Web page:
Skin Testing Not Sufficient to ID Contrast Media Sensitivity

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Skin Testing Not Sufficient to ID Contrast Media Sensitivity
Skin Testing Not Sufficient to ID Contrast Media Sensitivity

(HealthDay News) – More than 50% of patients with nonimmediate reactions to iodinated contrast media (CM) are identified with the drug provocation test (DPT) and not with skin testing.

Maria J. Torres, MD, PhD, of Carlos Haya Hospital in Malaga, Spain, and associates investigated the role of skin testing and the DPT in the diagnosis of nonimmediate reactions to CM in 161 patients. Skin intradermal and patch testing were performed with different CM. In cases with a negative skin test, a single-blind placebo-controlled DPT was performed.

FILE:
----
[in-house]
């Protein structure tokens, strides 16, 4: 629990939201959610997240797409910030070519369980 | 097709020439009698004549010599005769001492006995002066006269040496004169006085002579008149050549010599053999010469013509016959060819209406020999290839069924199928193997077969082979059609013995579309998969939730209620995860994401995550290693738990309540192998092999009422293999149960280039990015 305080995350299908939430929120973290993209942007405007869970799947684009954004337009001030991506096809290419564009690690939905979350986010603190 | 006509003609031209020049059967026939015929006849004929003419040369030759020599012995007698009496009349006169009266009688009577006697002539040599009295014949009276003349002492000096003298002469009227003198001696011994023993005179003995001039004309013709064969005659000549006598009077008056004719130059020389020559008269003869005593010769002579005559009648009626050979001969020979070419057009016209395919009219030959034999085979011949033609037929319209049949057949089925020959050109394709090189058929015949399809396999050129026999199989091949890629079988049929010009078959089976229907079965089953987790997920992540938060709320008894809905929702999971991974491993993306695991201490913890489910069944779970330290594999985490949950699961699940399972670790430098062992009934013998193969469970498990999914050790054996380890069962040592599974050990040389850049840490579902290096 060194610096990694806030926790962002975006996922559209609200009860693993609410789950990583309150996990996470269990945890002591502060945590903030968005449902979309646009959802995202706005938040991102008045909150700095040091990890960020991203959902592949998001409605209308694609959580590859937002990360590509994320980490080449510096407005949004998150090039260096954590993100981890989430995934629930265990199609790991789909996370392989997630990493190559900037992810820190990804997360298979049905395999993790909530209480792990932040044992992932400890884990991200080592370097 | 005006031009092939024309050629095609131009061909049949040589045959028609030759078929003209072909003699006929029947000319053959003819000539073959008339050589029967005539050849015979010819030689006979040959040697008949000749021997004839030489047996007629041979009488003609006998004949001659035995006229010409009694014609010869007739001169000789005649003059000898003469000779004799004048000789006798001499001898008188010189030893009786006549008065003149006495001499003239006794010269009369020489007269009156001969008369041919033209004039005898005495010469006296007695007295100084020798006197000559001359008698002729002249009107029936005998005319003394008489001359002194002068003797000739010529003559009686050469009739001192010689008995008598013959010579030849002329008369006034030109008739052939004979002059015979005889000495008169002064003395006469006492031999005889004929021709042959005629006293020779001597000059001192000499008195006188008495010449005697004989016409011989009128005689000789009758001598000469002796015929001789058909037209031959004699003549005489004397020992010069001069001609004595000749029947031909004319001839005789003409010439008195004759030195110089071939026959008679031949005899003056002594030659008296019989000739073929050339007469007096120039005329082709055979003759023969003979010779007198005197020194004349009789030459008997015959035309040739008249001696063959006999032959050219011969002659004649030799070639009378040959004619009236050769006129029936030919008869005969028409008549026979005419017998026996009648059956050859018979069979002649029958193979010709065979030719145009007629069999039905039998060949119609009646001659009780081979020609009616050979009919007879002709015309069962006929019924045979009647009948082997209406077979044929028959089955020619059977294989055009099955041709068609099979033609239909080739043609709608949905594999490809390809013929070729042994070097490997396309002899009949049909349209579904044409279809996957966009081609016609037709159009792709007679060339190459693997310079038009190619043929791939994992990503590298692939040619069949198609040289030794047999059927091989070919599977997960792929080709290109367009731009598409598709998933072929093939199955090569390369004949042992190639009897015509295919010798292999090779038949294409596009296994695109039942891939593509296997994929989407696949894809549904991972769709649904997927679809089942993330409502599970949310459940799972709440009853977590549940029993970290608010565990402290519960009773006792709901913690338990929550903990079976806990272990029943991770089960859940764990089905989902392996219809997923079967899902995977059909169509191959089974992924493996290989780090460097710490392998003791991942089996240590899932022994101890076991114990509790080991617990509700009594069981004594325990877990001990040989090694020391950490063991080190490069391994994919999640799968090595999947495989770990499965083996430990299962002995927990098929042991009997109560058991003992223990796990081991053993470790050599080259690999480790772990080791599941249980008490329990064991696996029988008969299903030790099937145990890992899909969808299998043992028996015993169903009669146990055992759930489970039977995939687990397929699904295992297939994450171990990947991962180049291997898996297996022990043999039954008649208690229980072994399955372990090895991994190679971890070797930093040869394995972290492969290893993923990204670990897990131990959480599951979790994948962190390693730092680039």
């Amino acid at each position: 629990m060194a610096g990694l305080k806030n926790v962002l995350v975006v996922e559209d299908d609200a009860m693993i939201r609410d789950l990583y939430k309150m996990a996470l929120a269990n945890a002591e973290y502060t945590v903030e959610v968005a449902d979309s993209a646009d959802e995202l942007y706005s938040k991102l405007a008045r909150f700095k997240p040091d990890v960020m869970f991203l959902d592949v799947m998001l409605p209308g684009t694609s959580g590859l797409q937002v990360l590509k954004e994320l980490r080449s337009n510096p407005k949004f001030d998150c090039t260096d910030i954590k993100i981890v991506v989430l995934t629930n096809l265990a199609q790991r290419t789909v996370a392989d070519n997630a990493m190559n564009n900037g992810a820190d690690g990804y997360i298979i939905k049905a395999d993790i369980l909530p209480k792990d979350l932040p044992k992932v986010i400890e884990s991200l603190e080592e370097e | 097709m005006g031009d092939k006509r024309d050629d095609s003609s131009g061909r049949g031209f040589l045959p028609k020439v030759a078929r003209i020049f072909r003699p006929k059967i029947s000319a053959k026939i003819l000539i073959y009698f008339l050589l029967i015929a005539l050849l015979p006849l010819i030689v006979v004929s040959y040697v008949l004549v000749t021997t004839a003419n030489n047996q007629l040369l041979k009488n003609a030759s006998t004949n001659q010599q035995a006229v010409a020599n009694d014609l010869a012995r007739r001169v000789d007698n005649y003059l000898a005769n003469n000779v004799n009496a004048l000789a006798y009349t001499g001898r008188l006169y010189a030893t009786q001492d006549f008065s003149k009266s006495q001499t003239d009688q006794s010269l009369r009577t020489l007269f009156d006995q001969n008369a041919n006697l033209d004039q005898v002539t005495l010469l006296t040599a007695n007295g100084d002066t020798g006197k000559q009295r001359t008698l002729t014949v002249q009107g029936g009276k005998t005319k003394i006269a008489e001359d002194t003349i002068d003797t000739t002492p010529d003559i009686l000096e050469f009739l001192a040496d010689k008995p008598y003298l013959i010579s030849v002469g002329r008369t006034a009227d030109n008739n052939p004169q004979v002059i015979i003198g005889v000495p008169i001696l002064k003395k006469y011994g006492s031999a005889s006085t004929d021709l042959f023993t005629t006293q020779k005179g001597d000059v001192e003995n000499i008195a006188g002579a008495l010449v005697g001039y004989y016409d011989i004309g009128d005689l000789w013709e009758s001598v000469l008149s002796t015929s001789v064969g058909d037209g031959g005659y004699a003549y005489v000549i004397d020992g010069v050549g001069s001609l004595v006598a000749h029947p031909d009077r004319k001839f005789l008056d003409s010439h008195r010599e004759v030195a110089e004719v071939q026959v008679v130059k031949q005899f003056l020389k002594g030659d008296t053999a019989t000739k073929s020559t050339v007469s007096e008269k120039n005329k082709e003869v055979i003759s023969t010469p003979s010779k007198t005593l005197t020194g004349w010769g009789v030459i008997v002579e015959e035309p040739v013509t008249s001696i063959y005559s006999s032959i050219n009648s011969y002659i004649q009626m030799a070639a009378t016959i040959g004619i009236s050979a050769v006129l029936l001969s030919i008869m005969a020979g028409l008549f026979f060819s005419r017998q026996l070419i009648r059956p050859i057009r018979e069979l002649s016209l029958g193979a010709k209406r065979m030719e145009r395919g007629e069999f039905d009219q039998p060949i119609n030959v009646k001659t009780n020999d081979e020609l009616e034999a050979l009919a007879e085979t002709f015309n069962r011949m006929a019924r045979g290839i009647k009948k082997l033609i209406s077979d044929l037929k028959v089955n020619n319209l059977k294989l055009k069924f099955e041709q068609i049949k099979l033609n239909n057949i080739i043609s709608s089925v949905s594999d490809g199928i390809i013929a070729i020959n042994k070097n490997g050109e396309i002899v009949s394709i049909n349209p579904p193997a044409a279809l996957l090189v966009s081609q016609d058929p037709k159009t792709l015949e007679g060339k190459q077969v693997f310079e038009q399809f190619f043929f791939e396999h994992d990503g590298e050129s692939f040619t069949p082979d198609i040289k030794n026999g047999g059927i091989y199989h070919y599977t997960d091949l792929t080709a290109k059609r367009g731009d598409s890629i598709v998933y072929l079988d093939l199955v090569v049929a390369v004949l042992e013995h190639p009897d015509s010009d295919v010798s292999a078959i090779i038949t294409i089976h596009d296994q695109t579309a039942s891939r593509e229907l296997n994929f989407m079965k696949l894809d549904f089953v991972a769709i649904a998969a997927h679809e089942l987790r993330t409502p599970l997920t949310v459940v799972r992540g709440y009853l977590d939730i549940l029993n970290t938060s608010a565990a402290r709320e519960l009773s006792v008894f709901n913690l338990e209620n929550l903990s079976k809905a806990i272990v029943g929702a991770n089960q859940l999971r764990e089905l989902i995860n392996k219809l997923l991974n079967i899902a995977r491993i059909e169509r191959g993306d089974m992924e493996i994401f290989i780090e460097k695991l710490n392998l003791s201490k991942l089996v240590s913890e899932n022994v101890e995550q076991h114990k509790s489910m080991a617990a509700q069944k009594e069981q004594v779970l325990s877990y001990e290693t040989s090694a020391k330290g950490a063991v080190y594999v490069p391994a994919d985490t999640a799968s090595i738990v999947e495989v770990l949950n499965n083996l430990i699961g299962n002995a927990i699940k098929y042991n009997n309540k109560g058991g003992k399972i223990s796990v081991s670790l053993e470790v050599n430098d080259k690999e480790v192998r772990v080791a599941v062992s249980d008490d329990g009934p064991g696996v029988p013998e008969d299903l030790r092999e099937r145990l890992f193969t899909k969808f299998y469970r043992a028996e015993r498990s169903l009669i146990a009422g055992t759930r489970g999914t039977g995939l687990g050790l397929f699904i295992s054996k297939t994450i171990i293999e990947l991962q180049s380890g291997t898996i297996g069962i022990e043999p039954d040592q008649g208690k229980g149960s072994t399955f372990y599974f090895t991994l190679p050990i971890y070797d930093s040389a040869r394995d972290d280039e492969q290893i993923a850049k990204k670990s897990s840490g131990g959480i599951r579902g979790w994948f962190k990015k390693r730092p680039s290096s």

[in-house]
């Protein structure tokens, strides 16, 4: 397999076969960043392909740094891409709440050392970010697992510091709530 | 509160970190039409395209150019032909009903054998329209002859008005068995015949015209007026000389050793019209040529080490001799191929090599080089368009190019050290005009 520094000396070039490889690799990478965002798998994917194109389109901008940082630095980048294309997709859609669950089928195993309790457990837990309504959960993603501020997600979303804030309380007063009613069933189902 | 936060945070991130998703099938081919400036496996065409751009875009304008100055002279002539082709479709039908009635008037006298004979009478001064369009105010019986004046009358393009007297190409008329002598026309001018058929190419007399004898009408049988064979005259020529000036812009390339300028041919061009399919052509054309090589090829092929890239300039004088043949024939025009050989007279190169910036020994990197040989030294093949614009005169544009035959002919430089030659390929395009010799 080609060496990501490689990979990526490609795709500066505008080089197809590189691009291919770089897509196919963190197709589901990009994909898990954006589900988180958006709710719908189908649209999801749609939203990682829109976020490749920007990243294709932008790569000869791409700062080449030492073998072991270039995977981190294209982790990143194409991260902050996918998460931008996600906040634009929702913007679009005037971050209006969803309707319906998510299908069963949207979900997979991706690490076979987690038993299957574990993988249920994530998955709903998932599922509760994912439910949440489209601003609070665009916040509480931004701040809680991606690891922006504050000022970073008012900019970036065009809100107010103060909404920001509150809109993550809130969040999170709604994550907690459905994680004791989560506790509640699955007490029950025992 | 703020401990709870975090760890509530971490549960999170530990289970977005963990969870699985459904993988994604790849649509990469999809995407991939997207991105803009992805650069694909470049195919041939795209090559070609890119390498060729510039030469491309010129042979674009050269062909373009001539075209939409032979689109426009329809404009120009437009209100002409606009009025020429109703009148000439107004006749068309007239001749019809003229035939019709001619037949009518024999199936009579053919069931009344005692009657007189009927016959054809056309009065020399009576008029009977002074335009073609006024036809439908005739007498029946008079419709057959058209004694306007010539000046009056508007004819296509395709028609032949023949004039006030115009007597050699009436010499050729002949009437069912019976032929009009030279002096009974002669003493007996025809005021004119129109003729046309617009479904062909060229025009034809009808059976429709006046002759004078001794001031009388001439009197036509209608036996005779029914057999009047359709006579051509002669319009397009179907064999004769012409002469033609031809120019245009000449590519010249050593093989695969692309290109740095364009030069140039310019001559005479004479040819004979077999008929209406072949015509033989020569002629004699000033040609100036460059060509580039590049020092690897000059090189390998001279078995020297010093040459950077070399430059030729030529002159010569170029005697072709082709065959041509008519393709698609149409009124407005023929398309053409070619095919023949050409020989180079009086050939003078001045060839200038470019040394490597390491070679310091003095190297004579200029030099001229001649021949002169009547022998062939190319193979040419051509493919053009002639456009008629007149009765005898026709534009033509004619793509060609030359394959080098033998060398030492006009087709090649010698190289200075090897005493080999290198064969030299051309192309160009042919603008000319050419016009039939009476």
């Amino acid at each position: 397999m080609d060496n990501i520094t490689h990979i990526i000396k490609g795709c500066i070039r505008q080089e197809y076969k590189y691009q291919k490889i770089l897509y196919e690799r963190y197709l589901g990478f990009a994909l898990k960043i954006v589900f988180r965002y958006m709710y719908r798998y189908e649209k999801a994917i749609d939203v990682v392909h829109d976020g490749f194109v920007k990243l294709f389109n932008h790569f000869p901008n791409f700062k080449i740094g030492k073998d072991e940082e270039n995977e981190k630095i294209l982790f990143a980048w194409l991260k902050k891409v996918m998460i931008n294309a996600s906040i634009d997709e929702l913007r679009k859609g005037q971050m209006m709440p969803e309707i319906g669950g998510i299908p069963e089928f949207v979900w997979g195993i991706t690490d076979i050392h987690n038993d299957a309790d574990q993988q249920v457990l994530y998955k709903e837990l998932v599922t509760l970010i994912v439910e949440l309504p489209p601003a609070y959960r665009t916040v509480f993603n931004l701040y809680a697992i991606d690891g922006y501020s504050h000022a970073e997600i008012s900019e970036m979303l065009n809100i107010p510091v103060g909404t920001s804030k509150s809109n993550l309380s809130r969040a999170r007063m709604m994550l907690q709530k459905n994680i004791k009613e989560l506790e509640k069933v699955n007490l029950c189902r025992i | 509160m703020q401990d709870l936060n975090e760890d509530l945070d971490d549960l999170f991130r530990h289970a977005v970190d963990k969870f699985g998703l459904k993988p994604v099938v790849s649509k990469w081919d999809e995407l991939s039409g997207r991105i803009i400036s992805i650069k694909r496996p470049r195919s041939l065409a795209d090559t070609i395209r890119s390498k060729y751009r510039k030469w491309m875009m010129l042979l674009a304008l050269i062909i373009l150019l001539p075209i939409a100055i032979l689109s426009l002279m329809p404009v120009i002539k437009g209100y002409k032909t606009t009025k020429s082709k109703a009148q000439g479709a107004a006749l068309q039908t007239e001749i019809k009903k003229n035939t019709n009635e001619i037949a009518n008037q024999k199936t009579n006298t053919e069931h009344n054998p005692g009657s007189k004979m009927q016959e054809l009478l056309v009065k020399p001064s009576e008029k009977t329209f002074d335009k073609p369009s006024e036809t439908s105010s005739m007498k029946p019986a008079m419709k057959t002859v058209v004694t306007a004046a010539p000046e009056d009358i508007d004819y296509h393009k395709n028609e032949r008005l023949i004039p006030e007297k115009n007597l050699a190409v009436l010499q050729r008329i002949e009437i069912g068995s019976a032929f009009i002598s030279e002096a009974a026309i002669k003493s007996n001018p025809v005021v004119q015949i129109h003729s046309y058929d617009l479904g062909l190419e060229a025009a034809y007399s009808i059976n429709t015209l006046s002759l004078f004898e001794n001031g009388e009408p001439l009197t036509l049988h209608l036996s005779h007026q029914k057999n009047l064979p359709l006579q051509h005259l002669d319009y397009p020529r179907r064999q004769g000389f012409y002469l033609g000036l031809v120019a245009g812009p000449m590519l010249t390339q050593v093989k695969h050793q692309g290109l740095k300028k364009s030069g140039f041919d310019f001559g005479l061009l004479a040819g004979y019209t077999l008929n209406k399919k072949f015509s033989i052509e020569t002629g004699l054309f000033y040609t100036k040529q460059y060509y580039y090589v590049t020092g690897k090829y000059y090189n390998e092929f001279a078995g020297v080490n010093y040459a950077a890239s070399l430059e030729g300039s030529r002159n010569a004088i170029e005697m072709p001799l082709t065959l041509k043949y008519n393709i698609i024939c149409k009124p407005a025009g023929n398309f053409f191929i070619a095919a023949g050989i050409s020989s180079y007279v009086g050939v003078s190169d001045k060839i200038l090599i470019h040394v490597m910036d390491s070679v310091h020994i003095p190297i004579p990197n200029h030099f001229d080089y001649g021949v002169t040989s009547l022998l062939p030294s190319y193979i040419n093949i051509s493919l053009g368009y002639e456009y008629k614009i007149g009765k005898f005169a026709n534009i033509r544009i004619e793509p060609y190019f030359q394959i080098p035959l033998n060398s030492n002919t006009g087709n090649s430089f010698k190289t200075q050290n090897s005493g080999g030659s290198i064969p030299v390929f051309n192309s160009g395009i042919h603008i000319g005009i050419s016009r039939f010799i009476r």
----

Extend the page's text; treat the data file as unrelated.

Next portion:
The researchers found that 21.1% of the subjects were skin-test positive to the various CM. In 34.6% of skin-test negative cases the DPT was positive. Of the 78 cases with confirmed hypersensitivity, 56.4% were identified by DPT and 43.6% were identified by skin testing.

"We conclude that skin-test sensitivity is not sufficient and that, in more than 50% of cases, a DPT is also needed to establish the diagnosis," the authors write.

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